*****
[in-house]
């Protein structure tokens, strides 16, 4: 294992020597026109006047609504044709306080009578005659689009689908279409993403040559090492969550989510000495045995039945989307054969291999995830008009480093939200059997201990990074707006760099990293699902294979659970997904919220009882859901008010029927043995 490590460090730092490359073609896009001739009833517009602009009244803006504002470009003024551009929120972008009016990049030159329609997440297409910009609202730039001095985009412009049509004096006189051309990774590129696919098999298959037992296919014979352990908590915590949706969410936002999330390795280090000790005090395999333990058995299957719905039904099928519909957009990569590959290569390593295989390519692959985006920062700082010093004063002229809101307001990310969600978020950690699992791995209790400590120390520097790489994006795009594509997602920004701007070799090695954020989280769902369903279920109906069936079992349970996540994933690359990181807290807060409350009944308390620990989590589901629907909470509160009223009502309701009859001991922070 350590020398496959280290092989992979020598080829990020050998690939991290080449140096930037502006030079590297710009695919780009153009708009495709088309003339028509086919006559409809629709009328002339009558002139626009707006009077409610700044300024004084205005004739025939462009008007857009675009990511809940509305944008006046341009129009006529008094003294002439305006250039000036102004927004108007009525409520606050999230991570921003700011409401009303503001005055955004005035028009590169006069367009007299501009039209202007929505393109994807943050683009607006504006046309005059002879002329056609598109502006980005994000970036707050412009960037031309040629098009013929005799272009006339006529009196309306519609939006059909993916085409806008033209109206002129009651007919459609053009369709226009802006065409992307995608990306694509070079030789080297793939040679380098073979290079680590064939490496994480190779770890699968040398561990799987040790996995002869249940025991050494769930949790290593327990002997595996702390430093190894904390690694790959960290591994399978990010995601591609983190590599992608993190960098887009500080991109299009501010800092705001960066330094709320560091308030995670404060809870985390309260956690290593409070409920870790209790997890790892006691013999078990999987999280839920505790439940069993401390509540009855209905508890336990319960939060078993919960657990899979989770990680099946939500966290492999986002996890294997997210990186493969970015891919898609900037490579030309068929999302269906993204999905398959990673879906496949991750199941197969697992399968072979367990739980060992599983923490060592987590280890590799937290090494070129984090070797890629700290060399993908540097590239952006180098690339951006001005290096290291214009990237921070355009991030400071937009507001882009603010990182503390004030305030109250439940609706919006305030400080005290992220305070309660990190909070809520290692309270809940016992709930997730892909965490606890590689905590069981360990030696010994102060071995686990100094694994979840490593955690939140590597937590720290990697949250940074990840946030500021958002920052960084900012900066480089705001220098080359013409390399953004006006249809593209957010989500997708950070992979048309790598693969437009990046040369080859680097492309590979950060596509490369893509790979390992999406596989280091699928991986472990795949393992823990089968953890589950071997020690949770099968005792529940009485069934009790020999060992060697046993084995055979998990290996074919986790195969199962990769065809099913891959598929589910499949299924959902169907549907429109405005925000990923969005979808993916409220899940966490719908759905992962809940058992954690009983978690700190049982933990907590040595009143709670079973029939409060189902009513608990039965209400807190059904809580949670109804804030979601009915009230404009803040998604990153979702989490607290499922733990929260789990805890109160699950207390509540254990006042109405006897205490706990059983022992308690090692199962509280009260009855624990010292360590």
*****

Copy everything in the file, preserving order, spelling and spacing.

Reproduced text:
[in-house]
């Protein structure tokens, strides 16, 4: 294992020597026109006047609504044709306080009578005659689009689908279409993403040559090492969550989510000495045995039945989307054969291999995830008009480093939200059997201990990074707006760099990293699902294979659970997904919220009882859901008010029927043995 490590460090730092490359073609896009001739009833517009602009009244803006504002470009003024551009929120972008009016990049030159329609997440297409910009609202730039001095985009412009049509004096006189051309990774590129696919098999298959037992296919014979352990908590915590949706969410936002999330390795280090000790005090395999333990058995299957719905039904099928519909957009990569590959290569390593295989390519692959985006920062700082010093004063002229809101307001990310969600978020950690699992791995209790400590120390520097790489994006795009594509997602920004701007070799090695954020989280769902369903279920109906069936079992349970996540994933690359990181807290807060409350009944308390620990989590589901629907909470509160009223009502309701009859001991922070 350590020398496959280290092989992979020598080829990020050998690939991290080449140096930037502006030079590297710009695919780009153009708009495709088309003339028509086919006559409809629709009328002339009558002139626009707006009077409610700044300024004084205005004739025939462009008007857009675009990511809940509305944008006046341009129009006529008094003294002439305006250039000036102004927004108007009525409520606050999230991570921003700011409401009303503001005055955004005035028009590169006069367009007299501009039209202007929505393109994807943050683009607006504006046309005059002879002329056609598109502006980005994000970036707050412009960037031309040629098009013929005799272009006339006529009196309306519609939006059909993916085409806008033209109206002129009651007919459609053009369709226009802006065409992307995608990306694509070079030789080297793939040679380098073979290079680590064939490496994480190779770890699968040398561990799987040790996995002869249940025991050494769930949790290593327990002997595996702390430093190894904390690694790959960290591994399978990010995601591609983190590599992608993190960098887009500080991109299009501010800092705001960066330094709320560091308030995670404060809870985390309260956690290593409070409920870790209790997890790892006691013999078990999987999280839920505790439940069993401390509540009855209905508890336990319960939060078993919960657990899979989770990680099946939500966290492999986002996890294997997210990186493969970015891919898609900037490579030309068929999302269906993204999905398959990673879906496949991750199941197969697992399968072979367990739980060992599983923490060592987590280890590799937290090494070129984090070797890629700290060399993908540097590239952006180098690339951006001005290096290291214009990237921070355009991030400071937009507001882009603010990182503390004030305030109250439940609706919006305030400080005290992220305070309660990190909070809520290692309270809940016992709930997730892909965490606890590689905590069981360990030696010994102060071995686990100094694994979840490593955690939140590597937590720290990697949250940074990840946030500021958002920052960084900012900066480089705001220098080359013409390399953004006006249809593209957010989500997708950070992979048309790598693969437009990046040369080859680097492309590979950060596509490369893509790979390992999406596989280091699928991986472990795949393992823990089968953890589950071997020690949770099968005792529940009485069934009790020999060992060697046993084995055979998990290996074919986790195969199962990769065809099913891959598929589910499949299924959902169907549907429109405005925000990923969005979808993916409220899940966490719908759905992962809940058992954690009983978690700190049982933990907590040595009143709670079973029939409060189902009513608990039965209400807190059904809580949670109804804030979601009915009230404009803040998604990153979702989490607290499922733990929260789990805890109160699950207390509540254990006042109405006897205490706990059983022992308690090692199962509280009260009855624990010292360590």